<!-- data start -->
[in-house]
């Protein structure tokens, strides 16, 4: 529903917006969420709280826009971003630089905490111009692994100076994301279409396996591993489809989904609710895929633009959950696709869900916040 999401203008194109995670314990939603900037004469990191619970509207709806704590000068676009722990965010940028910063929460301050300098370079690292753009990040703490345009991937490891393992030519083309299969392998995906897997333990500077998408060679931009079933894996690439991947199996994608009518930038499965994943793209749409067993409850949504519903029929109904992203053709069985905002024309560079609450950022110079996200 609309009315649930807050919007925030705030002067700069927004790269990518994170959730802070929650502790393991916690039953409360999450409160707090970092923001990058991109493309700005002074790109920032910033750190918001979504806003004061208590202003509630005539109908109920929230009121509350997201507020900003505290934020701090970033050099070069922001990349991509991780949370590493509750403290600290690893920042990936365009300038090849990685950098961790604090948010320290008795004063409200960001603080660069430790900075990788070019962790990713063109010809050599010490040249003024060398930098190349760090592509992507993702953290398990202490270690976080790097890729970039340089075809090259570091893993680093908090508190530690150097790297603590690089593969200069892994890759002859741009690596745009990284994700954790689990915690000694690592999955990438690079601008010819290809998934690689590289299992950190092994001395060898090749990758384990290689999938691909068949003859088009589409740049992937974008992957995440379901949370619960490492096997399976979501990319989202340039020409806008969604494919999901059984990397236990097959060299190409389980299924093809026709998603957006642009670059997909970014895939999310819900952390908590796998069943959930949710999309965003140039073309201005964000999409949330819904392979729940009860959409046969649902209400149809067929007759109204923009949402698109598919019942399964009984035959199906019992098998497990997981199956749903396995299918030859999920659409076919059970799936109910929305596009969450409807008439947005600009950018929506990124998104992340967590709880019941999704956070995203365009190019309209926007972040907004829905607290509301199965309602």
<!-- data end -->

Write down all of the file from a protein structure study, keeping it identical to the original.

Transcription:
[in-house]
């Protein structure tokens, strides 16, 4: 529903917006969420709280826009971003630089905490111009692994100076994301279409396996591993489809989904609710895929633009959950696709869900916040 999401203008194109995670314990939603900037004469990191619970509207709806704590000068676009722990965010940028910063929460301050300098370079690292753009990040703490345009991937490891393992030519083309299969392998995906897997333990500077998408060679931009079933894996690439991947199996994608009518930038499965994943793209749409067993409850949504519903029929109904992203053709069985905002024309560079609450950022110079996200 609309009315649930807050919007925030705030002067700069927004790269990518994170959730802070929650502790393991916690039953409360999450409160707090970092923001990058991109493309700005002074790109920032910033750190918001979504806003004061208590202003509630005539109908109920929230009121509350997201507020900003505290934020701090970033050099070069922001990349991509991780949370590493509750403290600290690893920042990936365009300038090849990685950098961790604090948010320290008795004063409200960001603080660069430790900075990788070019962790990713063109010809050599010490040249003024060398930098190349760090592509992507993702953290398990202490270690976080790097890729970039340089075809090259570091893993680093908090508190530690150097790297603590690089593969200069892994890759002859741009690596745009990284994700954790689990915690000694690592999955990438690079601008010819290809998934690689590289299992950190092994001395060898090749990758384990290689999938691909068949003859088009589409740049992937974008992957995440379901949370619960490492096997399976979501990319989202340039020409806008969604494919999901059984990397236990097959060299190409389980299924093809026709998603957006642009670059997909970014895939999310819900952390908590796998069943959930949710999309965003140039073309201005964000999409949330819904392979729940009860959409046969649902209400149809067929007759109204923009949402698109598919019942399964009984035959199906019992098998497990997981199956749903396995299918030859999920659409076919059970799936109910929305596009969450409807008439947005600009950018929506990124998104992340967590709880019941999704956070995203365009190019309209926007972040907004829905607290509301199965309602």